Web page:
BUFFALO, New York — Bishop Edward B. Scharfenberger, apostolic administrator of the Diocese of Buffalo, has launched a broad-based initiative focused on reenvisioning the mission of the Catholic Church of western New York “and bringing about diocesan-wide renewal,” according to a May 22 diocesan news release.
The initiative will be led by the diocese’s new chief operating officer, Franciscan Sister Mary McCarrick, appointed to the post April 18; Msgr. David LiPuma, chair of the priests’ council; and James J. Beardi, chair of the Diocesan Finance Council.
They will work closely with pastors and parish leaders “to obtain a full picture of the challenges facing the diocese and define steps to ensure the long-term sustainability of Catholic ministries and institutions,” including “the extensive ministries of Catholic Charities of Buffalo,” the diocese said.
“We have no more urgent priority than to reassert the vital relevance, role and tremendous impact of our Catholic faith in serving so many needs across Western New York,” Scharfenberger said in a statement. “The very harsh realities that have caused so much hurt and disappointment and damaged credibility in recent years must in no way obscure the vitality of our parish communities.”
“It is in these vibrant parish families that we see such remarkable determination to live the Gospel of Jesus Christ in conspicuous ways that lift and empower others, while creating hope and opportunity among those most in need,” he continued.
Scharfenberger, who heads the Diocese of Albany, New York, was named Buffalo’s apostolic administrator by Pope Francis Dec. 4, 2019, the same day he accepted the resignation of Buffalo Bishop Richard J. Malone, then 73 and two years shy of the age at which canon law requires bishops turn in their resignation to the pope.
Malone told diocesan Catholics he had asked Pope Francis to allow him to retire early so the people of the diocese “will be better served” by a new bishop who is “perhaps better able” to bring about “reconciliation, healing and renewal” in addressing the abuse crisis.
On Feb. 28, 2020, the Buffalo Diocese filed for Chapter 11 bankruptcy protection. The action in U.S. Bankruptcy Court for the Western District of New York came as the diocese faces about 260 lawsuits that filed under New York’s Child Victims Act, which suspended the statute of limitations for abuse claims for one year beginning last August.
Citing annual operating losses and declining enrollment, the Diocese of Buffalo announced Feb. 5, 2020, it will close its seminary at the end of the academic year. On April 8, the diocese announced it had selected St. Mary’s Seminary and University in Baltimore for its priestly formation program.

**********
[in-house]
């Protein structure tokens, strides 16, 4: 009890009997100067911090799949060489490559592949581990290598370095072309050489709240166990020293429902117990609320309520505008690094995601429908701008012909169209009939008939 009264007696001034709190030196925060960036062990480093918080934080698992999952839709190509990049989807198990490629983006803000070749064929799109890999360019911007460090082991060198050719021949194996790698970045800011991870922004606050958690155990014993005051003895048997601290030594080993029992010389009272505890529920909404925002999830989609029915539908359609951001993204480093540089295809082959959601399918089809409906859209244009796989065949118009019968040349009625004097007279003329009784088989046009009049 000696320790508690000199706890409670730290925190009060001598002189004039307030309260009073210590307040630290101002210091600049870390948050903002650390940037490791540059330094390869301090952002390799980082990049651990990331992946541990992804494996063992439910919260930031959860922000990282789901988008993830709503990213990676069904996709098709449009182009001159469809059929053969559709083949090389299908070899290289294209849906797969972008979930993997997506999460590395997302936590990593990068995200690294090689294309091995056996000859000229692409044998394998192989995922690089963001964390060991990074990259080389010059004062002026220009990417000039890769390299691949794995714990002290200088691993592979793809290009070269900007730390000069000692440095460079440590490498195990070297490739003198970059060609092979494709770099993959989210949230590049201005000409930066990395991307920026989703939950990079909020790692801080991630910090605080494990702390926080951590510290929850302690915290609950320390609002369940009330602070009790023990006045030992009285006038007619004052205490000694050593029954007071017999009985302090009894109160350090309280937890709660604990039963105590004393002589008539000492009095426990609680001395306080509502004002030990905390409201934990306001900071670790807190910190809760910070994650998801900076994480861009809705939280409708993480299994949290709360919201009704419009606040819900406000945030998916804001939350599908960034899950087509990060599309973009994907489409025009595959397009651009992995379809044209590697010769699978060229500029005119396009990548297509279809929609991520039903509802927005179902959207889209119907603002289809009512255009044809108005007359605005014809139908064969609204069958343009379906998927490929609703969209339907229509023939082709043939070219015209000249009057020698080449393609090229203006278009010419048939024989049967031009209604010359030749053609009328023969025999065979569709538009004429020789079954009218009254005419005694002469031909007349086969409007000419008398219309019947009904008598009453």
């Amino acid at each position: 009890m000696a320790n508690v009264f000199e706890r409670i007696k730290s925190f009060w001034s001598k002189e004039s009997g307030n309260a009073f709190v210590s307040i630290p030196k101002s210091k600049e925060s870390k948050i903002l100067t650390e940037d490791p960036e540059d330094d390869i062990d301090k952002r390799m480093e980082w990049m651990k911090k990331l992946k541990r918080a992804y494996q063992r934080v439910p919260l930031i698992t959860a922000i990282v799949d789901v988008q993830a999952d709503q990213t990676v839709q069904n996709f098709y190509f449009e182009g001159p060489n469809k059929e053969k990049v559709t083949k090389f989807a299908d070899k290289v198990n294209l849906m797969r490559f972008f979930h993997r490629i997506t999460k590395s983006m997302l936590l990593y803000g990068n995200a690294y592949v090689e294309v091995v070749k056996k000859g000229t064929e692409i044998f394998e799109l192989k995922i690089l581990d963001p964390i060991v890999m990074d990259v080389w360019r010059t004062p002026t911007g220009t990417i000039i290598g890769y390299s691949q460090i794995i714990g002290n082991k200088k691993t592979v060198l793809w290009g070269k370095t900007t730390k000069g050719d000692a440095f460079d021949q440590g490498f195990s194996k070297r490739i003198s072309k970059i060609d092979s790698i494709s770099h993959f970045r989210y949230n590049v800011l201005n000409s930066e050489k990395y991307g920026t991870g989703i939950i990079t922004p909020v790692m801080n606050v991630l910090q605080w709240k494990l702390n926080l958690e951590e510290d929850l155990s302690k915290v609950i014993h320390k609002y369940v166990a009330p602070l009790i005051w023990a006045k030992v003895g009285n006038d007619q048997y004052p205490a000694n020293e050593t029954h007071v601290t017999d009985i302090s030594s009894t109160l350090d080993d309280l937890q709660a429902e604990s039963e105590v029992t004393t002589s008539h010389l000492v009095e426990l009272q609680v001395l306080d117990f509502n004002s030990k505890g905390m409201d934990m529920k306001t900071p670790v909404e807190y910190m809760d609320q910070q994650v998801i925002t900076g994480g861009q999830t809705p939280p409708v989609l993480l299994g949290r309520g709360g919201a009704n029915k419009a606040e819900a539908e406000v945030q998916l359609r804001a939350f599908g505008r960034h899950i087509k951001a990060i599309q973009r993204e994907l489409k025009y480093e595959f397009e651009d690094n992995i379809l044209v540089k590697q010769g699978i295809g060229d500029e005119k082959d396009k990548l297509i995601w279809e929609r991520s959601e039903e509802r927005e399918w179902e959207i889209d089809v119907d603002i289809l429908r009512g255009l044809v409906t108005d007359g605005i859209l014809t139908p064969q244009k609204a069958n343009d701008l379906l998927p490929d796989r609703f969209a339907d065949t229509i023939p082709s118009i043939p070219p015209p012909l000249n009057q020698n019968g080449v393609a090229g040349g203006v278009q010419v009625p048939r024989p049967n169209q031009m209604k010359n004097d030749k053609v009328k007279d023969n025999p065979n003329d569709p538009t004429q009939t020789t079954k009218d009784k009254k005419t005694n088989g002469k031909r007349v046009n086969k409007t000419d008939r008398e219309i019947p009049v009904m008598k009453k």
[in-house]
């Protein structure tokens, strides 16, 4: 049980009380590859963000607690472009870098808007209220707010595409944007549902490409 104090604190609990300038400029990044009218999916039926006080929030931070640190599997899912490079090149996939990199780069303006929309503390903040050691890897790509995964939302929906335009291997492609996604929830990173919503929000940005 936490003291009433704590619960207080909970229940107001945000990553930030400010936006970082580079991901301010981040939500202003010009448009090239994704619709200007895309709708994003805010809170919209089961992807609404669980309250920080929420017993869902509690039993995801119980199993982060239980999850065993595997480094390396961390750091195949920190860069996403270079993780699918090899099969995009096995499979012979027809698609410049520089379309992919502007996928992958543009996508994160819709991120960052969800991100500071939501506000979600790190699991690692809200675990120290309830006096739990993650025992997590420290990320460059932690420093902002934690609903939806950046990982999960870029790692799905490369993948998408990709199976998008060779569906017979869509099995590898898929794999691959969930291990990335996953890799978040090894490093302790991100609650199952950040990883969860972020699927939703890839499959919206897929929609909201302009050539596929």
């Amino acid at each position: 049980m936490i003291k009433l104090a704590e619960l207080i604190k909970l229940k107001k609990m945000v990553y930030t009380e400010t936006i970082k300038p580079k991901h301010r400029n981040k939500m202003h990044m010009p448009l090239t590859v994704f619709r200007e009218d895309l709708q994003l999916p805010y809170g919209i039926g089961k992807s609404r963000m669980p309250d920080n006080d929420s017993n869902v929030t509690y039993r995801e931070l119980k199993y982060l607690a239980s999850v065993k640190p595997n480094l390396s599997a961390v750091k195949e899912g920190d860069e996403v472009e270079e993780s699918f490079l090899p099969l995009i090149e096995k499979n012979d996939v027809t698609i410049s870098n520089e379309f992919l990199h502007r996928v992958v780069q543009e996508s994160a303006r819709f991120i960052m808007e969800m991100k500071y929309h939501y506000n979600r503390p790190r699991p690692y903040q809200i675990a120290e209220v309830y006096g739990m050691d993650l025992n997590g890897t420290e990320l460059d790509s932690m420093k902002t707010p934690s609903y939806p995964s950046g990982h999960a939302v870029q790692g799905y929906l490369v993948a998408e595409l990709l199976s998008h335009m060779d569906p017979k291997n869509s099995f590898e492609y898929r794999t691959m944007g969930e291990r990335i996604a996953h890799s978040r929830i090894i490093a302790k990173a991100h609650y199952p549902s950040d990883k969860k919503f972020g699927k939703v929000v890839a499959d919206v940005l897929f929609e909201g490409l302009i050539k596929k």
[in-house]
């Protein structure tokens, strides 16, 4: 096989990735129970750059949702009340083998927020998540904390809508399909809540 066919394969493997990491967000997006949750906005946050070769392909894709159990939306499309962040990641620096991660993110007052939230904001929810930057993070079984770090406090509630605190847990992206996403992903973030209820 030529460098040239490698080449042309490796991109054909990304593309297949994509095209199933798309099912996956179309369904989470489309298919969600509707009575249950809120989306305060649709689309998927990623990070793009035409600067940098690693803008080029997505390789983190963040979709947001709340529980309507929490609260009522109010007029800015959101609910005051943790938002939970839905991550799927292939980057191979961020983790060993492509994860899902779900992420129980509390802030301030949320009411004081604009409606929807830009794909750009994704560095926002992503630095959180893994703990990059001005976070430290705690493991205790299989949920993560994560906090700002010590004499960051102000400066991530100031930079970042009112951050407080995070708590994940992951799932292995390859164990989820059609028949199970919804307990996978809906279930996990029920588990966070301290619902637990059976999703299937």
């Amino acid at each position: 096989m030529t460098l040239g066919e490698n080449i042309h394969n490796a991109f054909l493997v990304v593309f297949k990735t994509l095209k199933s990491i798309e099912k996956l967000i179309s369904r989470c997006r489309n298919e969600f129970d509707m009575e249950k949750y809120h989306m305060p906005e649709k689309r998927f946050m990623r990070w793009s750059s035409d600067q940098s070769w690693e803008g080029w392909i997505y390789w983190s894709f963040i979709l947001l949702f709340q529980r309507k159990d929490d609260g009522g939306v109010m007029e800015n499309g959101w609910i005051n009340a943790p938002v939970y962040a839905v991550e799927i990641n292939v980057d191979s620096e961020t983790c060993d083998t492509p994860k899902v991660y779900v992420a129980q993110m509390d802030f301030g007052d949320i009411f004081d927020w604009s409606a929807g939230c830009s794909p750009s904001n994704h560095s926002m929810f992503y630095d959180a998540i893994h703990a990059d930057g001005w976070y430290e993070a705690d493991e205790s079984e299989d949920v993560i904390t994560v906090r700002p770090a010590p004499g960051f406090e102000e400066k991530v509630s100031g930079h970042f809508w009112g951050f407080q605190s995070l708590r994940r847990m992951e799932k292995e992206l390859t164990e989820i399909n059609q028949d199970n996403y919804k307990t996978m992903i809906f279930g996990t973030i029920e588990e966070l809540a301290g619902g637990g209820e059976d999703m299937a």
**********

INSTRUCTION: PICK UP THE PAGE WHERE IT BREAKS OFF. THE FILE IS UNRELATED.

Scharfenberger said the new initiative he is launching “to bring about renewal” across the Buffalo Diocese “is all about creating greater reliance on one another, and creating even greater impact by combining our resources and harnessing the abundant expertise, talent and zeal of our people to bring about immense good.”
This process will involve several components, according the diocesan release:
— Conducting a thorough assessment of all aspects of Catholic ministries and operations, “looking closely at the current construct of parishes and schools.
— Identifying resources that are able “to be shared and leveraged more broadly.”
— Identifying underlying financial and operational strengths and weaknesses.
— Making decisions about the long-term viability of parishes and schools, as well as other programs carried out at the diocesan level.
Exacerbating financial challenges facing parishes and diocesan operations has been “the emergence and continuing threat of the COVID-19 pandemic,” the diocese said.
There has been a sharp decrease in parish revenues “as well as an anticipated decrease” in donations to the annual “Fund for the Faith” appeal. As a result, diocesan officials will be look at potential mergers of parishes and schools and also consider potential partnerships with other organizations and donors committed to Catholic education and the ministries officials will determine are vital.
Current financial realities also mean the diocese cannot continue the subsidy it has provided to Catholic schools, so school leaders, working with School Superintendent Michael C. LaFever, will be “developing options” to allow Catholic education to continue, the diocese said. Currently, there are 34 parish elementary schools throughout the diocese.
“The responsibility for Catholic education must be seen as an equal one, which begins in the home and which is then supported in our parishes, and promoted by our dedicated teachers, priests, religious and other mentors throughout early childhood and into adulthood,” said Scharfenberger.
The bishop has daily meetings with the vicars forane, who are the bishop’s 12 regional representatives, and with the priests’ council, pastors and parish administrators.
The eight-country Buffalo Diocese covers 6,500 square miles and is home to approximately 571,000 Catholics. It has 161 parishes, a total of 49 Catholic schools, over 360 priests, 546 women religious and 129 permanent deacons, and “a wealth of lay leaders and committed volunteers who serve God’s people every day.”